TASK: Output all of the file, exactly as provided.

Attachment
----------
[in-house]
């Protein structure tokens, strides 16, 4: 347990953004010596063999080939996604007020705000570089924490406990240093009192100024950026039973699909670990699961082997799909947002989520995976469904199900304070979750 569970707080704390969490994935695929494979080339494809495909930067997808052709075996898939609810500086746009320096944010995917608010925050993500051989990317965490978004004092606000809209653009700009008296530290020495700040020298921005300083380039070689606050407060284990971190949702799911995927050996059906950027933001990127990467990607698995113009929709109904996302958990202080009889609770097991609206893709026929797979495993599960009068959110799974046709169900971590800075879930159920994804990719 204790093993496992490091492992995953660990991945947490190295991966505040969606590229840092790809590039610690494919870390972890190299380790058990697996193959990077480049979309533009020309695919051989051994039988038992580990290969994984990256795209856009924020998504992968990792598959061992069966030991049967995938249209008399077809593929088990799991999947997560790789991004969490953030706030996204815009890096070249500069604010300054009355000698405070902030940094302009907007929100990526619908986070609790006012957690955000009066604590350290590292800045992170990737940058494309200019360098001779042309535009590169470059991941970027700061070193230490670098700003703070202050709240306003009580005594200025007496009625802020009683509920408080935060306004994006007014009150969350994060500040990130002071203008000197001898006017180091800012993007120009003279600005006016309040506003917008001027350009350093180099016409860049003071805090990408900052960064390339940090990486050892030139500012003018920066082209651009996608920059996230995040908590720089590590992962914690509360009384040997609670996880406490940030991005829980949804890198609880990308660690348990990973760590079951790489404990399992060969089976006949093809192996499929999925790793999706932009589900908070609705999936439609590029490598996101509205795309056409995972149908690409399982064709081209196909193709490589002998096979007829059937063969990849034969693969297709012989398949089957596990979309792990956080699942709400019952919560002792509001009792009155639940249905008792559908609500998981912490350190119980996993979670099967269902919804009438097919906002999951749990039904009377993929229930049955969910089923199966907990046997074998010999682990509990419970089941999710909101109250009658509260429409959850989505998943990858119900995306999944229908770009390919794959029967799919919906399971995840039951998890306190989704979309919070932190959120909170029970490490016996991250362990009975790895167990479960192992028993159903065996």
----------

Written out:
[in-house]
């Protein structure tokens, strides 16, 4: 347990953004010596063999080939996604007020705000570089924490406990240093009192100024950026039973699909670990699961082997799909947002989520995976469904199900304070979750 569970707080704390969490994935695929494979080339494809495909930067997808052709075996898939609810500086746009320096944010995917608010925050993500051989990317965490978004004092606000809209653009700009008296530290020495700040020298921005300083380039070689606050407060284990971190949702799911995927050996059906950027933001990127990467990607698995113009929709109904996302958990202080009889609770097991609206893709026929797979495993599960009068959110799974046709169900971590800075879930159920994804990719 204790093993496992490091492992995953660990991945947490190295991966505040969606590229840092790809590039610690494919870390972890190299380790058990697996193959990077480049979309533009020309695919051989051994039988038992580990290969994984990256795209856009924020998504992968990792598959061992069966030991049967995938249209008399077809593929088990799991999947997560790789991004969490953030706030996204815009890096070249500069604010300054009355000698405070902030940094302009907007929100990526619908986070609790006012957690955000009066604590350290590292800045992170990737940058494309200019360098001779042309535009590169470059991941970027700061070193230490670098700003703070202050709240306003009580005594200025007496009625802020009683509920408080935060306004994006007014009150969350994060500040990130002071203008000197001898006017180091800012993007120009003279600005006016309040506003917008001027350009350093180099016409860049003071805090990408900052960064390339940090990486050892030139500012003018920066082209651009996608920059996230995040908590720089590590992962914690509360009384040997609670996880406490940030991005829980949804890198609880990308660690348990990973760590079951790489404990399992060969089976006949093809192996499929999925790793999706932009589900908070609705999936439609590029490598996101509205795309056409995972149908690409399982064709081209196909193709490589002998096979007829059937063969990849034969693969297709012989398949089957596990979309792990956080699942709400019952919560002792509001009792009155639940249905008792559908609500998981912490350190119980996993979670099967269902919804009438097919906002999951749990039904009377993929229930049955969910089923199966907990046997074998010999682990509990419970089941999710909101109250009658509260429409959850989505998943990858119900995306999944229908770009390919794959029967799919919906399971995840039951998890306190989704979309919070932190959120909170029970490490016996991250362990009975790895167990479960192992028993159903065996």